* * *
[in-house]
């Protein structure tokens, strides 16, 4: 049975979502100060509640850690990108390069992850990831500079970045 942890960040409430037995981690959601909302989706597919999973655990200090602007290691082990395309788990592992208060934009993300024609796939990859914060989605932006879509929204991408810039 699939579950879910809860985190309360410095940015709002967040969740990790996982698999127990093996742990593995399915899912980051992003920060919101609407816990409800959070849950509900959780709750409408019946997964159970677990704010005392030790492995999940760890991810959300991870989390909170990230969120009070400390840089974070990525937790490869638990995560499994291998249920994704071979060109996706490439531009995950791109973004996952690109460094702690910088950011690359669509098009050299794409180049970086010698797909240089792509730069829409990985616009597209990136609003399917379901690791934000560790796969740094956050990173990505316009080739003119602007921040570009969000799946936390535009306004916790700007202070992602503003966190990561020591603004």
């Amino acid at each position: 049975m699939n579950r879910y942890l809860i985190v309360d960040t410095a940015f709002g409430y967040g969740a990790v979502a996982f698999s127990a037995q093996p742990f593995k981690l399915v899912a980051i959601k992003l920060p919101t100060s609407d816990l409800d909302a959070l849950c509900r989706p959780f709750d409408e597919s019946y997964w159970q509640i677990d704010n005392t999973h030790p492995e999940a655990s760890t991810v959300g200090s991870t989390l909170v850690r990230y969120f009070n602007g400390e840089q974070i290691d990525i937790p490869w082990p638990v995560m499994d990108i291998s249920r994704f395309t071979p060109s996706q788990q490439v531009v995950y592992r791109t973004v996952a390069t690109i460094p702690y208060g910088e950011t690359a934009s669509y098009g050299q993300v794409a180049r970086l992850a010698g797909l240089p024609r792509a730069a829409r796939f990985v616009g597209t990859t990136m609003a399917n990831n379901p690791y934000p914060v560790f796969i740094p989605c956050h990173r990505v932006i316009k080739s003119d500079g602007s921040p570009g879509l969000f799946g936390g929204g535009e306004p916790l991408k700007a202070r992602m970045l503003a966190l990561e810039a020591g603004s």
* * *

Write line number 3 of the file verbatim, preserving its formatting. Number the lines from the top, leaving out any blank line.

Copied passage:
């Amino acid at each position: 049975m699939n579950r879910y942890l809860i985190v309360d960040t410095a940015f709002g409430y967040g969740a990790v979502a996982f698999s127990a037995q093996p742990f593995k981690l399915v899912a980051i959601k992003l920060p919101t100060s609407d816990l409800d909302a959070l849950c509900r989706p959780f709750d409408e597919s019946y997964w159970q509640i677990d704010n005392t999973h030790p492995e999940a655990s760890t991810v959300g200090s991870t989390l909170v850690r990230y969120f009070n602007g400390e840089q974070i290691d990525i937790p490869w082990p638990v995560m499994d990108i291998s249920r994704f395309t071979p060109s996706q788990q490439v531009v995950y592992r791109t973004v996952a390069t690109i460094p702690y208060g910088e950011t690359a934009s669509y098009g050299q993300v794409a180049r970086l992850a010698g797909l240089p024609r792509a730069a829409r796939f990985v616009g597209t990859t990136m609003a399917n990831n379901p690791y934000p914060v560790f796969i740094p989605c956050h990173r990505v932006i316009k080739s003119d500079g602007s921040p570009g879509l969000f799946g936390g929204g535009e306004p916790l991408k700007a202070r992602m970045l503003a966190l990561e810039a020591g603004s």